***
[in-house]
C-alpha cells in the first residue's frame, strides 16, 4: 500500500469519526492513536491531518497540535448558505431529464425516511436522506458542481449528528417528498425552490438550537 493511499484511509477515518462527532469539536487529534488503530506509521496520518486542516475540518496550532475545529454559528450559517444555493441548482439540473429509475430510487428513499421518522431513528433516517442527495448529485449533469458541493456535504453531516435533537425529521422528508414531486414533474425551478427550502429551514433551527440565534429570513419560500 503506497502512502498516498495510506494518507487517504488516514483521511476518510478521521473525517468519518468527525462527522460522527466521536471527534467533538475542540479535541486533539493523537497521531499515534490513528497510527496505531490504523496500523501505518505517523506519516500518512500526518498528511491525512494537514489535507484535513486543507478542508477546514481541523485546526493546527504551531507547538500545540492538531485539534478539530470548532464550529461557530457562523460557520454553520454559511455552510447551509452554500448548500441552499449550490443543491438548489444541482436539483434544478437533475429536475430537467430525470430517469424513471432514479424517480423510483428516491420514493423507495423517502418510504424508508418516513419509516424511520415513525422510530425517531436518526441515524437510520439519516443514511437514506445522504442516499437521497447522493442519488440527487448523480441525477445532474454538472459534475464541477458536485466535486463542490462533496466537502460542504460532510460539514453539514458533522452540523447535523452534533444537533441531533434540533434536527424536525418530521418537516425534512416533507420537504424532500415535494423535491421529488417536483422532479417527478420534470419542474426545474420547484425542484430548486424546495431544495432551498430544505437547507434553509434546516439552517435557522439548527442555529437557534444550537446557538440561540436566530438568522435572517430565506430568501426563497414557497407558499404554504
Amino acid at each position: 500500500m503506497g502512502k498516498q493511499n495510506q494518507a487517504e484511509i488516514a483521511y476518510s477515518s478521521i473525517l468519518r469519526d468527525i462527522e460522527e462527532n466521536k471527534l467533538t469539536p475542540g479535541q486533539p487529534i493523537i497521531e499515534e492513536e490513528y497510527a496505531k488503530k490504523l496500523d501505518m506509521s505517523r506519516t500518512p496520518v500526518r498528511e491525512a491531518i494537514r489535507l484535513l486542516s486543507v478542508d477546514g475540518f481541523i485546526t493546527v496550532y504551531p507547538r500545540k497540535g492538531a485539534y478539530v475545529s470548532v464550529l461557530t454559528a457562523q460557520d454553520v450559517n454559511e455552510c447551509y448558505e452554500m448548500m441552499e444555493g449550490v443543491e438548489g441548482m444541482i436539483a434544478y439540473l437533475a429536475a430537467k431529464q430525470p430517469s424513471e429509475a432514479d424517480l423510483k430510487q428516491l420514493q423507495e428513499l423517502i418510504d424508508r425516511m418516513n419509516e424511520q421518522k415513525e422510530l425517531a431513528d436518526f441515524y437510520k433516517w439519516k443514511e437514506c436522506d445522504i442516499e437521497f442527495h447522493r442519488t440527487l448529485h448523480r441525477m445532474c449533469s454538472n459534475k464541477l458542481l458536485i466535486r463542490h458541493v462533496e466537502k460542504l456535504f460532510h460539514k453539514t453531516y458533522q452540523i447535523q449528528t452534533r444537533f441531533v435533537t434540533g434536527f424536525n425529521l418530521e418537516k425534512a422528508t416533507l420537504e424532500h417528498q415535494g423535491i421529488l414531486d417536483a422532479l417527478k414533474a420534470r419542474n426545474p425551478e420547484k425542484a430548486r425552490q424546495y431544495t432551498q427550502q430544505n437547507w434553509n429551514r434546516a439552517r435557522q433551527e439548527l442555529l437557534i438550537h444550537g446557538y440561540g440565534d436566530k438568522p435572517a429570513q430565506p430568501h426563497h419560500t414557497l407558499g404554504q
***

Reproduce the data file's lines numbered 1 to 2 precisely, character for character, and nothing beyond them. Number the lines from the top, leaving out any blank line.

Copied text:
[in-house]
C-alpha cells in the first residue's frame, strides 16, 4: 500500500469519526492513536491531518497540535448558505431529464425516511436522506458542481449528528417528498425552490438550537 493511499484511509477515518462527532469539536487529534488503530506509521496520518486542516475540518496550532475545529454559528450559517444555493441548482439540473429509475430510487428513499421518522431513528433516517442527495448529485449533469458541493456535504453531516435533537425529521422528508414531486414533474425551478427550502429551514433551527440565534429570513419560500 503506497502512502498516498495510506494518507487517504488516514483521511476518510478521521473525517468519518468527525462527522460522527466521536471527534467533538475542540479535541486533539493523537497521531499515534490513528497510527496505531490504523496500523501505518505517523506519516500518512500526518498528511491525512494537514489535507484535513486543507478542508477546514481541523485546526493546527504551531507547538500545540492538531485539534478539530470548532464550529461557530457562523460557520454553520454559511455552510447551509452554500448548500441552499449550490443543491438548489444541482436539483434544478437533475429536475430537467430525470430517469424513471432514479424517480423510483428516491420514493423507495423517502418510504424508508418516513419509516424511520415513525422510530425517531436518526441515524437510520439519516443514511437514506445522504442516499437521497447522493442519488440527487448523480441525477445532474454538472459534475464541477458536485466535486463542490462533496466537502460542504460532510460539514453539514458533522452540523447535523452534533444537533441531533434540533434536527424536525418530521418537516425534512416533507420537504424532500415535494423535491421529488417536483422532479417527478420534470419542474426545474420547484425542484430548486424546495431544495432551498430544505437547507434553509434546516439552517435557522439548527442555529437557534444550537446557538440561540436566530438568522435572517430565506430568501426563497414557497407558499404554504